Replace "Z"-rated tires with "T" rated: yes or no?

I have a 2006 Hyundai Sonata, sports package 6cyl, with dangerously worn tires. I’ve spent ages looking for the ConsumerReports Buying Guide 2011 top rated (for all weather conditions) Continental ProContact ECOPLUS+. No one has them and I’ve heard the company is seriously lax in meeting demand. This tire is speed-rated “T”. The original tires are rated “V” (149mph). I live in NYC, and with all the texting/talking drivers, I’m lucky to be able to get 30mph. Even the rare short trips don’t get above 90mph. The salesperson said that the rating had to do with handling, and that I’d lose handling if I bought a tire rated for lower speeds, even if I could never drive the car at higher speeds the “V” tire is rated for.

Is this true? If so, is it a noticeable difference? If it isn’t true, is there a reason for me not to buy the “T” or any tires rated for lower speed than the “V”? The Michelin Pilot HX MXM4 doesn’t get high reviews for noise, wearability or ride, but they are the tires that came with the car. I bought the car about 3000 miles ago, so can’t really be the judge of this.

Why not get the second-from-the-top-rated V tires?

There have been a couple discussions on her about speed ratings, and I’ll try to sum it up for you:

Do whatever you want. There will be very little - if any - noticeable difference between the various speed ratings with regard to handling, stopping, etc.

The only caveat I have (and it’s not seconded by many), is the check with your insurance co, and see what they say about using a lower speed rating. I’ve heard (from friends I trust), that insurance has been dropped because speed ratings weren’t up to the manufacturer’s spec’s. It really doesn’t make a heck of a lot of sense - where the heck in this country can I use a 150+ MPH tire? But it’s something to consider.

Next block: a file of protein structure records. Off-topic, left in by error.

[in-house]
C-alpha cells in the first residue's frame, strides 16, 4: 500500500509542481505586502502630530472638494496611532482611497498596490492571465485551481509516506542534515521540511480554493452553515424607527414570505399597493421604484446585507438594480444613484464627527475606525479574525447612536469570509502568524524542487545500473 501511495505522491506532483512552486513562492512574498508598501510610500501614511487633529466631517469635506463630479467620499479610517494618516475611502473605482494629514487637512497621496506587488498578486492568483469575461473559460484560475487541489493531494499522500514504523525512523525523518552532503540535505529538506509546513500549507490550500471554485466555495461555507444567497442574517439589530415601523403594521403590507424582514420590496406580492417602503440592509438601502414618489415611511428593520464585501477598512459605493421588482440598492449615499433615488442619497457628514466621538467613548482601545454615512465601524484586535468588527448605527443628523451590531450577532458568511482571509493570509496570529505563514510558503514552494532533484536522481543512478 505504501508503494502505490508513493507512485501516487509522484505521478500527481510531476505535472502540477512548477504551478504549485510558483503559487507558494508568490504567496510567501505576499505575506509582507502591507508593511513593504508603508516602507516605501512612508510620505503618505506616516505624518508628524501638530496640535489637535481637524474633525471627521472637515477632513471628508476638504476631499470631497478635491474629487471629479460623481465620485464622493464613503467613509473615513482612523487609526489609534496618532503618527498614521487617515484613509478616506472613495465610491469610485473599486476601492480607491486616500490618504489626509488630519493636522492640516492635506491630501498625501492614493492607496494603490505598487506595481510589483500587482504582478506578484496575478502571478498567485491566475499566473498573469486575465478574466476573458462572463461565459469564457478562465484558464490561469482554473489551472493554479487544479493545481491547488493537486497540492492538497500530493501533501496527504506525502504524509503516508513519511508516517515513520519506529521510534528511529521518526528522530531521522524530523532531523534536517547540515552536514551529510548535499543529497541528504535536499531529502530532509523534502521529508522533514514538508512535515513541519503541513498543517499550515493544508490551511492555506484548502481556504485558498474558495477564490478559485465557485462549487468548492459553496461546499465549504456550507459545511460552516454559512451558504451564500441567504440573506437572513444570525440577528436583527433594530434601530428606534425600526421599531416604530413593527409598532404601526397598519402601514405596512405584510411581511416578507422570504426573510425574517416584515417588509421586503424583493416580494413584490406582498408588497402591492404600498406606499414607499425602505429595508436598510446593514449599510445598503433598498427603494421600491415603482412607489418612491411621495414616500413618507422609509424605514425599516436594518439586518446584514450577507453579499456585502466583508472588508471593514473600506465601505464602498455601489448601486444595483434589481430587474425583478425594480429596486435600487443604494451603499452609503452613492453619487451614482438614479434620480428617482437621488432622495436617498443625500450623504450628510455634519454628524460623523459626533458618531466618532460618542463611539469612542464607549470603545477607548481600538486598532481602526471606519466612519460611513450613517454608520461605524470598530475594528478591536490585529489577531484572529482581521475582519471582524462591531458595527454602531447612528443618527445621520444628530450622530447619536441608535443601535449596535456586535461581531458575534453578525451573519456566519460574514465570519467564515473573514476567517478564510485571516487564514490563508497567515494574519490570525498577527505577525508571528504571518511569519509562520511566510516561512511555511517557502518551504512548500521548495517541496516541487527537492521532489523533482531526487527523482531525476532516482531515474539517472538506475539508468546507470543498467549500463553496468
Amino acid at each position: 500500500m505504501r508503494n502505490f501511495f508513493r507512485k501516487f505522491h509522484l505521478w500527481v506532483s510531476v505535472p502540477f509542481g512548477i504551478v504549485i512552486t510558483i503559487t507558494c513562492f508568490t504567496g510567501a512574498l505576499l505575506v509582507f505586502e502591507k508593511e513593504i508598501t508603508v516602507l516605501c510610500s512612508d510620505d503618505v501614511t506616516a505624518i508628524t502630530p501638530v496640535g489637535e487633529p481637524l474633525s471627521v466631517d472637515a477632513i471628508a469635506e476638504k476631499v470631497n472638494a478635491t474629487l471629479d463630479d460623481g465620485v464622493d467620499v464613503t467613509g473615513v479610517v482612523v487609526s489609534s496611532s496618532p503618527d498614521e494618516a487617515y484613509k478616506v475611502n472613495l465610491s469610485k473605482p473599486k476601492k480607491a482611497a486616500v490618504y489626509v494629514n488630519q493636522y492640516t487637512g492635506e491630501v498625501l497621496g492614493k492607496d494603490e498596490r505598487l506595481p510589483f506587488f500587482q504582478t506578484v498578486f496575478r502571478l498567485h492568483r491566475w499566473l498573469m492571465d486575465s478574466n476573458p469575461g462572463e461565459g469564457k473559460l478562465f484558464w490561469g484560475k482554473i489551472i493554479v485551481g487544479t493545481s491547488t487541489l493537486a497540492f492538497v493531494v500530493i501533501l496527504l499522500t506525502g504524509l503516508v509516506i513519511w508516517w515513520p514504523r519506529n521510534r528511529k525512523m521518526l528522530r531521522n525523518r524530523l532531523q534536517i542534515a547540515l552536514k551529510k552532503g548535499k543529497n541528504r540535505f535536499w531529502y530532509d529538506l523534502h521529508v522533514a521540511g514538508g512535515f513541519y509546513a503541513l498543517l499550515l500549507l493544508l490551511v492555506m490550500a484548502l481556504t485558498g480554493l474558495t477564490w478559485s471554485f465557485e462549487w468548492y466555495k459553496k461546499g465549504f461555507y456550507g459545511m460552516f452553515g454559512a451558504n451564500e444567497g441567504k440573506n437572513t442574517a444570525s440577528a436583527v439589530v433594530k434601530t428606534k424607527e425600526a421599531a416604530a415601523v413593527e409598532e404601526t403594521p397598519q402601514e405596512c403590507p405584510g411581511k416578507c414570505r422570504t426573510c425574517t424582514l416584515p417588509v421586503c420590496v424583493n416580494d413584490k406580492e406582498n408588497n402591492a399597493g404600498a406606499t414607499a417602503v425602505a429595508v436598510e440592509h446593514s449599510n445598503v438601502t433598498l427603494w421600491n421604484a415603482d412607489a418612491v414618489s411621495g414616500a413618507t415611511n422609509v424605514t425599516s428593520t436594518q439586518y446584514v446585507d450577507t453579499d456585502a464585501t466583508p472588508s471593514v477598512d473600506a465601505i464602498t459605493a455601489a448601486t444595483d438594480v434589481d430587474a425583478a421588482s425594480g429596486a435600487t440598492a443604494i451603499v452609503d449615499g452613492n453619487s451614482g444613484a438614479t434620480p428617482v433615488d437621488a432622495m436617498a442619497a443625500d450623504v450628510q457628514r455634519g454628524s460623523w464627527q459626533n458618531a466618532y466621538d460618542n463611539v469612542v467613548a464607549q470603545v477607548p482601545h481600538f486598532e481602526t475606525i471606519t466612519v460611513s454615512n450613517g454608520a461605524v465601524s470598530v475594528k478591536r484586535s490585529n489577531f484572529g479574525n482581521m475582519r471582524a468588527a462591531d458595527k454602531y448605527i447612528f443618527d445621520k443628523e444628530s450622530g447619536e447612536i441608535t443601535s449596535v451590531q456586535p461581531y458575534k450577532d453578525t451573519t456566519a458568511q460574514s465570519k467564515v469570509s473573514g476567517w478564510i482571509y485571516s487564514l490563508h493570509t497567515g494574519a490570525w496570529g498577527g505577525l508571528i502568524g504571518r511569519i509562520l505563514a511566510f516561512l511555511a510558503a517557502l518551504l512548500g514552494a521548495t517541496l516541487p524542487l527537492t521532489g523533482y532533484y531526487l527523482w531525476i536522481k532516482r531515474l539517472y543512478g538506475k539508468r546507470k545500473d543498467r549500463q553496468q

For everything else (noise, durability, handling, etc), you’re on your own, there. I can only talk about a couple that I own, but sites like have reviews of all kinds of tires, under a lot of different conditions. I also believe the speed ratings may be based on a worldwide rating, which includes places like Germany, which have the Autobahn, which has no speed limit in certain areas.

Good luck,

Consumer Reports confined its tire review to “S” & “T” speed-rated tires. They don’t say why. So basically, before this point was raised, I’ve been looking for the Continental & discovering that they don’t make their 2nd best rated all weather tire (Hankook Optimo H727) in my tire size. NYC is big on ice & very wet roads with bad drainage. This magazine is impartial, so I hoped to get good information, but it is terrible that they restrict their reviews to such a narrow spectrum. It’s like starting out all over again, but if there isn’t really much difference between the “T” and the “V” when the car never gets the opportunity to go at “V” speeds, it opens up the buying to a greater range of tires. Some might even be less than $200/tire, and still be good quality.